Oh, and don't let anybody talk you into believing that it is "illegal" to download the 64-Bit drivers through a Torrent. It's unsupported at best. You own an Apple computer and a software license for that crap. And we're only talking about driver software here in the first place. Drivers that can mostly be downloaded all over the Internet from the various hardware vendors Apple is buying their parts from. For example, you will most probably want to download the graphics drivers rather from nVidia's website than use the ones coming from Apple, because nVidia's drivers are more recent and FASTER than the ones Apple gives you.
     
  7. SnowLeopard2008 macrumors 604

    SnowLeopard2008

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    Silicon Valley
    #7
    64-bit Vista is much more stable and efficient than 32-bit. Wait a few months for Windows 7 (codename). Try out the beta for now. If you really need Windows for "real" stuff rather than word processing, or a few basic apps, wait for Windows 7.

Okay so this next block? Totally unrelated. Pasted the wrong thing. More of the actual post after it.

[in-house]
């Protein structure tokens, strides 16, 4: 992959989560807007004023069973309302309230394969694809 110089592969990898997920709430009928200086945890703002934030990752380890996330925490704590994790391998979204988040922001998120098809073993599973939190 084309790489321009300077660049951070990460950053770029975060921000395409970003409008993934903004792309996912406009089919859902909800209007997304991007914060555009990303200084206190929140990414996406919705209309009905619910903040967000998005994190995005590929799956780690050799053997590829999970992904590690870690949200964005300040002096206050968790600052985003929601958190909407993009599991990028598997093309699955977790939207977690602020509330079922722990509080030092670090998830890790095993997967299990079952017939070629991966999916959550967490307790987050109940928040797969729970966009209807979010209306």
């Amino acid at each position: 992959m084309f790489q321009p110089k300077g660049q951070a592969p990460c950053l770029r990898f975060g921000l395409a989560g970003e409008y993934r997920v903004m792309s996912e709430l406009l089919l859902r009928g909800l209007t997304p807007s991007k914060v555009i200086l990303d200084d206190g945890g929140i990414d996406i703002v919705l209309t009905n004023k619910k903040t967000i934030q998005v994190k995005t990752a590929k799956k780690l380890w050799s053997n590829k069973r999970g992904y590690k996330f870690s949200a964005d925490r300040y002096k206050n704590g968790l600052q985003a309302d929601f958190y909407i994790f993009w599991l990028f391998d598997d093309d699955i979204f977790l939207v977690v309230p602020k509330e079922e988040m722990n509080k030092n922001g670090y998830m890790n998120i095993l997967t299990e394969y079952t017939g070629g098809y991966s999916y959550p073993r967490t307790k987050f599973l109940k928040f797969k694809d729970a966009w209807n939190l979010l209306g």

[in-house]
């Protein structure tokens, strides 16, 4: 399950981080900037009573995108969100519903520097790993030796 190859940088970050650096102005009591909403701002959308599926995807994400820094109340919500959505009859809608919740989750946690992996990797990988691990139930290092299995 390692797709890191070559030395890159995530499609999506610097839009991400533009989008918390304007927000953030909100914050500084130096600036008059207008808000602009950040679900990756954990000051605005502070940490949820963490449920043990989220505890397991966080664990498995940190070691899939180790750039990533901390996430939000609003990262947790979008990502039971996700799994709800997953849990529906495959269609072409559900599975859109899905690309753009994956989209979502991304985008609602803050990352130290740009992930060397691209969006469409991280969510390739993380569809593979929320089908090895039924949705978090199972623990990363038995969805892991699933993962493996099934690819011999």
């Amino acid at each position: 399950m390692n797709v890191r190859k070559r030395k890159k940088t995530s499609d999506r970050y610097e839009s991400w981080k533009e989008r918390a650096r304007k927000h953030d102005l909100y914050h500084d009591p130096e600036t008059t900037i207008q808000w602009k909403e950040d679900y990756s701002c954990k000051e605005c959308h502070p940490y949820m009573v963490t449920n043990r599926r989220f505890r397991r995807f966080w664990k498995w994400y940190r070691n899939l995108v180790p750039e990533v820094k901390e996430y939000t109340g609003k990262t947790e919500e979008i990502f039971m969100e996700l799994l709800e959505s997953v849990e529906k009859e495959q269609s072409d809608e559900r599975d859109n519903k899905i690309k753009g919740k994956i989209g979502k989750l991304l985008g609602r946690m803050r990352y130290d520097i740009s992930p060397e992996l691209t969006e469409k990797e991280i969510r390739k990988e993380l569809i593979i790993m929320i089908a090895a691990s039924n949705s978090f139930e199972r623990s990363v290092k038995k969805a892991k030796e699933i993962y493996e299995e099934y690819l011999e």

8. cblackburn macrumors regular

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    Jul 5, 2005
    Location:
    London, UK
    #8
    That's not *completely* true. As far as I can tell, having studied the micro-architectures, the main speed improvement arrives in the floating point department. This is also true, bot not so much, for integer operations.

    When you are computing floating point, especially in a situation where there is iterative calculation like playing a movie, 32 bits of precision doesn't cut it. Rounding errors quickly accumulate and you have only a few significant bits of computation and the rest becomes noise. To combat this developers use "double" types which, funnily enough, use double precision at 64 bit.

    This is bad for computation because for a 32 bit processor to compute an operation, like a multiply, on two 64 bit numbers, it has to dis-assemble the number. It then computes each 32 bit number and stitches everything back together. This takes 9 operations (on average) inside the processor instead of one.